The Effect Of Off Balance Sheet Financing In Failure Of Lehman Brothers Off Balance Sheet Financing:
Off balance sheet financing is an accounting method whereby companies record certain assets or liabilities in a way that keeps from appearing on the balance sheet.
Example: Supposed that company A has an operating lease on land on which company A has to pay £25,000 per annum for the next 50 years. But due to nature of lease and IAS17, which allow Company to record yearly rental expense, but IFRS framework state that Liability is “Present obligation, arising from past event, which is expected to lead to an outflow of future economic benefit from the entity”, and company should record liability to of paying rent for next 49 year under current and non current liabilities.
But when there is conflict between IAS and Framework, IAS should follow and this help director to hide a massive amount of liability and asset from companies balance sheet.
Other examples of off balance sheet financing are selling receivable, joint ventures, special purpose vehicles, convertible debt, sales and repurchase agreement, which used by Lehman Brothers as REPO 105.
Causes Of Lehman Brother Failure:
Lehman Brother collapse is one of the biggest financial crises in US history. But there is no single reason behind the collapse of Lehman Brothers. There are misuse of accounting tools and standards, unethical management and weak corporate governance, which lead to the failure of such giant investment bank.
Examiner “ANTON R. VALUKAS” wrote the detailed report on the failure of Lehman Brother on about approx. 2200 pages, which I used to study cause of Lehman Brother failure.
Off balance sheet finance with use of accounting tool Repo, play an important role in the collapse of Lehman Brothers.
What is REPO 105?
A repurchase agreement (Repo) involves a temporary transfer of assets to counterparty for cash accompanied by an agreement to repurchase the same asset at a specified amount in future. At later date often ten or less than ten days, the transferee return the asset to the borrower who repay cash with interest.
The number 105 was appended to the term Repo to describe the amount of loan collateral and reflect the use is the transaction as a vehicle to achieve an accounting result. For example to secure $100 cash loan a borrower provide an asset with the fair value of $105. As describe by Hallman (2010).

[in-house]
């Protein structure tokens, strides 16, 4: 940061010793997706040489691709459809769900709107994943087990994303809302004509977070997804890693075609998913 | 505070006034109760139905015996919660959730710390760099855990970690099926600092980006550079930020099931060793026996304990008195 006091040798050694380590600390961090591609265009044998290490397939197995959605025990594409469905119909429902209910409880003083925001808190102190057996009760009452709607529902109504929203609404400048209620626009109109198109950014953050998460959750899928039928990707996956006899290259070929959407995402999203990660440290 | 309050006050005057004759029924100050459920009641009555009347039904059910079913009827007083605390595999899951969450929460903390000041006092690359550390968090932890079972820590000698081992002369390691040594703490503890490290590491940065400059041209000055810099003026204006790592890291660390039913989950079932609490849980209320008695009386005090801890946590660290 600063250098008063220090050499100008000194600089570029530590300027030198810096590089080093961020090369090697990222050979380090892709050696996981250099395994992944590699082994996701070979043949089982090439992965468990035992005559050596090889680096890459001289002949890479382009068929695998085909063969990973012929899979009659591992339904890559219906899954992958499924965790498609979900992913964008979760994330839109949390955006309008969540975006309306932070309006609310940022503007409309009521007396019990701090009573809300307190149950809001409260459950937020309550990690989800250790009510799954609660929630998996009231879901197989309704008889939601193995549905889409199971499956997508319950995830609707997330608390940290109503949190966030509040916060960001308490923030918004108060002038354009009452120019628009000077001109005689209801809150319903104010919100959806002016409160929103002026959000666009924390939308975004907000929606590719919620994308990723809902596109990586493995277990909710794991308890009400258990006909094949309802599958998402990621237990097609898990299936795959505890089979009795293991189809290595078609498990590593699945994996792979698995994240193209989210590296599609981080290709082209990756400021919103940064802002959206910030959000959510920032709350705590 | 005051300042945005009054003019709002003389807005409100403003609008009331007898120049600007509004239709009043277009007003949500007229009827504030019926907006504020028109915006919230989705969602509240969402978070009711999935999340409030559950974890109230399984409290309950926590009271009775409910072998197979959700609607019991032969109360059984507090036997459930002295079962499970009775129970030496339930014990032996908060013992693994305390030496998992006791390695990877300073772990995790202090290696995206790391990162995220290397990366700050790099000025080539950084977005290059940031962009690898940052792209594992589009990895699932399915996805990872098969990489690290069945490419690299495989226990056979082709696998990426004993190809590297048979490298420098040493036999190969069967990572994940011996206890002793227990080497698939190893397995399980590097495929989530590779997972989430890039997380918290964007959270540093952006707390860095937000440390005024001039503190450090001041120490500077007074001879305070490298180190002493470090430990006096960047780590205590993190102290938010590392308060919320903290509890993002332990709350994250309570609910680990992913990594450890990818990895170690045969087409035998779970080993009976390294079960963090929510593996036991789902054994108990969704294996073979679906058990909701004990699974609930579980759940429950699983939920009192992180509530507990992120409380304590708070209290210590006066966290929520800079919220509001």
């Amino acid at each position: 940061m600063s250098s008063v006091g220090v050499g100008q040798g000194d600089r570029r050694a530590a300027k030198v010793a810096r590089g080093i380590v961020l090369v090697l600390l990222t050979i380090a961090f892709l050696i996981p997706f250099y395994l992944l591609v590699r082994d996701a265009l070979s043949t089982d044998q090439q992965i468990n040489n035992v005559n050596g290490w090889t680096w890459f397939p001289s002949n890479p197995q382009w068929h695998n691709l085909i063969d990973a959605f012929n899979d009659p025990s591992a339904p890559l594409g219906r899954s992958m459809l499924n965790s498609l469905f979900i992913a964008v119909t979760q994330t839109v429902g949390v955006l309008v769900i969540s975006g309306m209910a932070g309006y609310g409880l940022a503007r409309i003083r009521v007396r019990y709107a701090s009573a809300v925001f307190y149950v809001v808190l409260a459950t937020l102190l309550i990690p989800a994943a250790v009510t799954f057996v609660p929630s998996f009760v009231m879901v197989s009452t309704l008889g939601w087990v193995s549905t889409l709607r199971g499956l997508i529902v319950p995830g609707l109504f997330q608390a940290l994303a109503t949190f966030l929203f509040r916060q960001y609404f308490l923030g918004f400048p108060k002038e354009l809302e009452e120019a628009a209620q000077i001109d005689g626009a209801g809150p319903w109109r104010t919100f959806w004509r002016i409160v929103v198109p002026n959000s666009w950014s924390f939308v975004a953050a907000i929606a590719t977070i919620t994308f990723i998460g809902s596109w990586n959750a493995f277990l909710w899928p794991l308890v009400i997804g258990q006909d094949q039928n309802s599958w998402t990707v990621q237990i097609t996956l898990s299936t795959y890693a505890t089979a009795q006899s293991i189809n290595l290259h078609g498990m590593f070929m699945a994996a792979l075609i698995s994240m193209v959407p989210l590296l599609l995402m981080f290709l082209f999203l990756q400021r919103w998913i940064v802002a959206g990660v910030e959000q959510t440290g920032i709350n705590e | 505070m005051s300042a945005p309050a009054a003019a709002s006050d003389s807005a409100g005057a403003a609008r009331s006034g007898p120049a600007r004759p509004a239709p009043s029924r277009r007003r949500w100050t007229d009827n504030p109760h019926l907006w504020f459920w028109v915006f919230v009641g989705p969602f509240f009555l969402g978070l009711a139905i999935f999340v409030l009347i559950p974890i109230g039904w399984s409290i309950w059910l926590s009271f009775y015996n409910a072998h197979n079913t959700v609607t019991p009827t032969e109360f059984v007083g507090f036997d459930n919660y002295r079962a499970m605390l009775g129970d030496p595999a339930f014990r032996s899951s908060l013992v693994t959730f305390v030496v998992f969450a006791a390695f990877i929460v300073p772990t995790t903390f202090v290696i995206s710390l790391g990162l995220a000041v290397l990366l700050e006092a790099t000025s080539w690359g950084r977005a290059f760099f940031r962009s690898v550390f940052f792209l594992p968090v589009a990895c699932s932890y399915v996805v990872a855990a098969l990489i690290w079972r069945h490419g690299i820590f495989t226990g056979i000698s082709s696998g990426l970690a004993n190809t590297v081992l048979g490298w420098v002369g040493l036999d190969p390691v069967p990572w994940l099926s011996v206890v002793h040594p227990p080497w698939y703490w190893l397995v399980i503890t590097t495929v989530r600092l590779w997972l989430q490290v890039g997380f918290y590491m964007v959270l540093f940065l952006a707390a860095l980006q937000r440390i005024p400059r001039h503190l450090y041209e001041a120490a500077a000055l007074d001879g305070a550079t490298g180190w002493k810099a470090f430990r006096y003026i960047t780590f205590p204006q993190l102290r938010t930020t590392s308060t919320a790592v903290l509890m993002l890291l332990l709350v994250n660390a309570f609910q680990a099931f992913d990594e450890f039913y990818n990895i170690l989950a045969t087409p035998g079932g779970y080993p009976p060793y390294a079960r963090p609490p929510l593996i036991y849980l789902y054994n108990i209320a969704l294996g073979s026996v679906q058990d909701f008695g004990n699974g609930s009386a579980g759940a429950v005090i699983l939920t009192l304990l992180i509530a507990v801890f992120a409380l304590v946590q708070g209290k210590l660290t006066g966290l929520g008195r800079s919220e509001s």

Repo 105 begin when Lehman’s London affiliate unit transferring 105% worth of bonds to a counter party in exchange of 100% cash. Lehman in US then used that cash to pay of its short-term liabilities, that help them to report low leverage at the end of each quarter end to satisfy rating agencies and investors.
As per report Lehman executive start using Repo repeatedly in late 2007 and manage to hide about $50billion of assets from its balance sheet to mange to look better than its actually look.
According to Wilchins, Dan & DaSilva (2010), they first bought bond from street using its LBSF in United States. Just before the quarter-end, the US unit transfers the bond to LBIE a London affiliate, then the London affiliate “sells” the bonds to counter party and raise cash and agreed to buy it back at the beginning of next quartered by paying back cash and interest or at bit high price.
At the beginning of next quartered, LBHI inject some cash in LBIE to buy back bonds from counter party to take back Lehman assets & liabilities its original position.
As per Anton R. Valukas, they used $38.60bn, $49.10bn and $50.38bn in repo105 in Q4 of 2007, Q1 2008 and Q2 2008 respectively and reduced their leverage from 16.1 to 12.1.
According to FAS140 paragraph 98 clear that the transfer of assets in a repo shall be treated as sale of financial asset, if the transferor has:
a. The transferred assets have been isolated from the transferor–put presumptively beyond the reach of the transferor and its creditors, even...
REPORT OF ANTON R. VALUKAS, EXAMINER
Lehman Brothers “Quantitative Risk Management Policy Manual” update September 2007
“Getting Bank Governance Right- The Bank Board Member’s Guide To Risk Management Oversight”, Deloitte, 2009, Page 4.
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